The Tutoring Center, Troy MI

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03/28/2017


If you have school-aged children in your family, there’s a strong chance they’re learning at least some of the time in groups, or what educators often refer to as ability-based learning.

But does this long debated approach actually foster learning? According to a recent study by Northwestern University, it proves advantageous for at least gifted students.

If you’ve ever heard or even taken an honors or Advanced Placement (AP) class, you have at least a basic understanding of ability-based learning: placing students of similar ability in different groups (called within-class grouping) or classes (called between-class grouping) based on academic achievement.

While between-class grouping is available at most high schools, advanced learners of younger ages—and research suggests that as many as 30-40% of elementary and middle school students perform above grade level in math and reading—tend to learn in more differentiated classroom settings that may prove unchallenging.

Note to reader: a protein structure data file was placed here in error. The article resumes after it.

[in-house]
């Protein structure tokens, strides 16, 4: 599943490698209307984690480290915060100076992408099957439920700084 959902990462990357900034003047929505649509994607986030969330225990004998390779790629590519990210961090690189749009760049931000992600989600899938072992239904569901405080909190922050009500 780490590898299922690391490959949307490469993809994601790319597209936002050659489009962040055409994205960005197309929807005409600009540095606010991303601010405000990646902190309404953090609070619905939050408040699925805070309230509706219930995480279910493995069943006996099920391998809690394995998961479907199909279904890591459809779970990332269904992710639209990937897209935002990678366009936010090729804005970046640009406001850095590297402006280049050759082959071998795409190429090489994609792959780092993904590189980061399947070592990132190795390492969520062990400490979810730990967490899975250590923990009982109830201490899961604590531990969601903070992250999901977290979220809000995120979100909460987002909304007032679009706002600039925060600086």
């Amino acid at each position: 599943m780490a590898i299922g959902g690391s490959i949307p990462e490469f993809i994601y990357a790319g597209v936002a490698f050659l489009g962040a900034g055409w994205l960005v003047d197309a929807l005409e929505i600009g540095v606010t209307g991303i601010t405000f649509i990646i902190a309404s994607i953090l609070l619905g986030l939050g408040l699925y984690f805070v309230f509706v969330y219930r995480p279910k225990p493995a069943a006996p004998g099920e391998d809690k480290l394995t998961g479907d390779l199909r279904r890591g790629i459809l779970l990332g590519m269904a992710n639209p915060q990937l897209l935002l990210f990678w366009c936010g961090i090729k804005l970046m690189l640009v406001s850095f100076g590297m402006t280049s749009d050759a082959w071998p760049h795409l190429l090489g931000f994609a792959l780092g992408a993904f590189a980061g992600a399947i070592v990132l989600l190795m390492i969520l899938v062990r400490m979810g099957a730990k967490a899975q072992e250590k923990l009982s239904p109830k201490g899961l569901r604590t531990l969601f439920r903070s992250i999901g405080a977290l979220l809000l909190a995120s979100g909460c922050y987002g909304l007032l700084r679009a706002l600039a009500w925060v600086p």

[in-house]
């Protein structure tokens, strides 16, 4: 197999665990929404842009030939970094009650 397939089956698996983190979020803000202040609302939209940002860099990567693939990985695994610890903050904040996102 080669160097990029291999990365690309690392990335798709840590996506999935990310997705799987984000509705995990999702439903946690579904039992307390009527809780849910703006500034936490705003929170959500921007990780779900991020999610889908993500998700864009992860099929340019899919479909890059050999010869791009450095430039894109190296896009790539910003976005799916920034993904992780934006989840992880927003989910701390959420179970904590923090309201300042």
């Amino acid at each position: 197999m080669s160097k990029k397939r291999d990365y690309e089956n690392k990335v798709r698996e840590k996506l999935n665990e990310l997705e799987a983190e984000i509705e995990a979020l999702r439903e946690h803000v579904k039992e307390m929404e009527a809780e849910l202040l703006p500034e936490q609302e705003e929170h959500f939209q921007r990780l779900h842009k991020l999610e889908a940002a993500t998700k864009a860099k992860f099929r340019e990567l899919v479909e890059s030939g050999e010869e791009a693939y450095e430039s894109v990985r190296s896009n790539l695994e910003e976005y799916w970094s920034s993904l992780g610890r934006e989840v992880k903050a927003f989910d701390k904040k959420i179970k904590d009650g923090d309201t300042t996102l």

According to a new study, “What One Hundred Years of Research Says About Ability Grouping and Acceleration for Students K-12” conducted by Northwestern University’s School of Education and Social Policy (Source: Review of Educational Research, December 2016), advanced students perform “significantly better” than their peers when learning via within-class grouping, cross-grade subject grouping, and gifted and talented programs.

Though the study did not specifically address the benefits of ability-based grouping for non-accelerated students, study authors Saiying Steenbergen-Hu, Matthew C. Makel, and  Paula Olszewski-Kubilius contend that “academic acceleration and most forms of ability grouping like cross-grade subject grouping and special grouping for gifted students can greatly improve K-12 students’ academic achievement.”

These findings can shed light for educators and parents alike on best teaching practices for advanced students and making decisions when it comes to methods such as differentiated instruction or whether a child should join a gifted program if offered.

Additionally, parents might even organize study or “play” groups for their academically-advanced children that take the study’s findings into mind and challenge/motivate their children outside of the classroom as well.

On a final note, education should “avoid trying to teach students what they already know,” the study’s authors wrote. Indeed.

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